Second (and related), with the proliferation of the internet, an increasing individualism, and general distrust of historical {191} organizations, both pastors and parishioners no longer need to look to their denomination for their primary theological input. Rather, people are much more likely to find an online spiritual voice that ministers to them and which they can identify with. From these voices, they find other groups and movements that introduce them to a broader cross section of voices that align with their perspective. Whether it’s the ministry of John Piper which has led them to The Gospel Coalition, or Sarah Bessey and Evolving Faith, or Tim Mackie and the Bible Project, this is the new path of influence for most Christians I know, pastors included. If people in my church have a theological question, they are much more likely to look for an answer from their group of trusted theological voices than from me or the MB Confession of Faith. As a case in point, I assume pastors could more easily name Gavin Ortland’s new book than anything the National Faith & Life Team have put out in the last year.

Again, this is true for me as well. I have my own external voices that I listen to and learn from, which I am more likely to turn to than someone within the MB Conference, unless there are specific insights I cannot gain somewhere else. For example, our church is learning to practice a community hermeneutic. In this case, the formative influences for me, and therefore for our community, come from inside the MB Conference because these are the only people I can find who have any experience and practice with a community hermeneutic.

This means, in my opinion, that for most pastors and parishioners, the Confession is not the theological plumb line. We may sign it, but we have a different plumb line, informed by other sources, by which we are measuring the Confession and which we are trying to pass on to our communities. If you want to know what these are, I suggest looking at a specific church’s membership classes, statements of faith, and other affiliations on websites to see where any church lines up. Today, what you voluntarily choose to promote says more about you than what you are contractually obligated to include.

As a sidebar, while I do value the Confession as a tool for theological development, I do have to question the Confession as the tool for theological development. As mentioned, our community is learning to practice a community hermeneutic. Rather than the bounded-set, line-drawing approach of churches they grew up in, many in our community have found this to be a huge breath of fresh air and are stepping into the invitation for them to bring their stories, learn to listen to the Spirit, and engage Scripture centered on Jesus, with an emphasis on discipleship and mission. Although I personally align closely with the Confession, I think giving people the Confession as a this-is-what-we-believe, unchanging {192} document shortcuts the development possible in a process like a community hermeneutic. I see my role as both a steward of orthodoxy (which I think the Confession does an okay job of summarizing in a certain format) and a developer of community, spiritual discernment, wisdom, and trust in God’s word. The people I minister to want their stories to be told and acknowledged, their learnings and context to be taken seriously; they want to discover together rather than be told what to believe. And I agree that this might have better lasting value on their theological formation.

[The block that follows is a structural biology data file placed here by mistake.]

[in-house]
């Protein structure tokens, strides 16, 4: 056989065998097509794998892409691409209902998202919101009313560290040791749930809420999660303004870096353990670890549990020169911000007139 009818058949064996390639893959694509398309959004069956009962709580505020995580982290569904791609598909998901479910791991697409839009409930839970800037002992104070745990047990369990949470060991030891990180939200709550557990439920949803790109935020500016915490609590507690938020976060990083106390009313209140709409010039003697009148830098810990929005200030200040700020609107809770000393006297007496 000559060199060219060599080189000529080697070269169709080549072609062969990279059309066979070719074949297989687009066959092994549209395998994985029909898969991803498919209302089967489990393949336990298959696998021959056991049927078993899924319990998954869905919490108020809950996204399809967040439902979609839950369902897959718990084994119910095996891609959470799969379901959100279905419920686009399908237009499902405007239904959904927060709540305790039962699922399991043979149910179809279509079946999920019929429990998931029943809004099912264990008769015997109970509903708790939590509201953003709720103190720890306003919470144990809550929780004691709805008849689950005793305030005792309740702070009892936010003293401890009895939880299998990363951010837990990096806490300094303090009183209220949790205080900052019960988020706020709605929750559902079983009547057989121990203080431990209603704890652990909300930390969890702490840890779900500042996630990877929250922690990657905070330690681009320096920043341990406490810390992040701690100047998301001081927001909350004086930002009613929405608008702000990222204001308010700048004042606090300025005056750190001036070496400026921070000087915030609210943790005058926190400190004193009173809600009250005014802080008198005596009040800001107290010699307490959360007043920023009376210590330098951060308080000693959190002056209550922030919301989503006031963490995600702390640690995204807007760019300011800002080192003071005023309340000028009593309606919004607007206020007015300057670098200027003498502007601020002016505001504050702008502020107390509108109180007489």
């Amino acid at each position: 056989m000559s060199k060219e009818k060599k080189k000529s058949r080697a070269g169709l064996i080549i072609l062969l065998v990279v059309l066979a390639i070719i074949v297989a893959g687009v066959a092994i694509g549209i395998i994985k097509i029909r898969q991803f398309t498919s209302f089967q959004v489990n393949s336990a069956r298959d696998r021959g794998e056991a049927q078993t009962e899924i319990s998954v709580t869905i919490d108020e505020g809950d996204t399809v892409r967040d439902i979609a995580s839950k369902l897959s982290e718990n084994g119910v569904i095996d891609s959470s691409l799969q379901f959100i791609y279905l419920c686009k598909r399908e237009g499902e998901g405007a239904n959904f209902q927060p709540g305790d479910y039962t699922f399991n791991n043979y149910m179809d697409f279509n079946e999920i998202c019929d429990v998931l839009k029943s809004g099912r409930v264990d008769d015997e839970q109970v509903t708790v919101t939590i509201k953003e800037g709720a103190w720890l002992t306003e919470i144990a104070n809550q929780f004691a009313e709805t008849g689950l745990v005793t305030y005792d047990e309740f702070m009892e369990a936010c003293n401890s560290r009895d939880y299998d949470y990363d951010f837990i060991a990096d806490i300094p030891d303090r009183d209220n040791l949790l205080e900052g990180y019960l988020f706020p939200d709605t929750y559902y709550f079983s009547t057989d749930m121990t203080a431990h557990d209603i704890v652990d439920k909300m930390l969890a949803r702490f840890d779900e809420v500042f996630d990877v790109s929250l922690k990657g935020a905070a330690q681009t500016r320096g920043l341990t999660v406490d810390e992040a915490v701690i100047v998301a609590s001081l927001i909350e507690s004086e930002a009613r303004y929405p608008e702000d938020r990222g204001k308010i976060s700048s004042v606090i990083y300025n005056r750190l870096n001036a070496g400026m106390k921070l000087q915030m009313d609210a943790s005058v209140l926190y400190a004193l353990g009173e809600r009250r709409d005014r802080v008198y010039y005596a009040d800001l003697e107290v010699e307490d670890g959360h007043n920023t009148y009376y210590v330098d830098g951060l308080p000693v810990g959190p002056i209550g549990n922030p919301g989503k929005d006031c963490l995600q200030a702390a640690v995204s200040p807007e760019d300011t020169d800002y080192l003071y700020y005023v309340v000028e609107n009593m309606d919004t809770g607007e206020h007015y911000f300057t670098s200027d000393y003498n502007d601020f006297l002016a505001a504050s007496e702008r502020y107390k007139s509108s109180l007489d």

In a similar vein, a “pushing down” of the Confession misaligns with the desire for religious authenticity of the present-day churchgoer. In A Secular Age, Charles Taylor states that Western culture is characterized by a general culture of “authenticity” or expressive individualism, in which people are encouraged to find their own way, discover their own fulfillment, “do their own thing.” 3 While our initial reaction may be to bemoan the downsides of such a longing, Taylor invites us to become neither fully optimistic nor pessimistic about it (and, I would add, to recognize the tendencies within our tribe, whatever those tribes may be towards religious authenticity). Rather, it simply is the milieu we minister in, and therefore, we must also enter into it in order to see people become fully alive in Christ. Does a confession, or at least the way a confession is used and held, open or close doors to an “authentic” faith in our secular age?


I believe that further heated dialogue about the Confession will result in the opening of many conversations we don’t want to have, truths we don’t want to acknowledge, and inequities we do not want to address. 4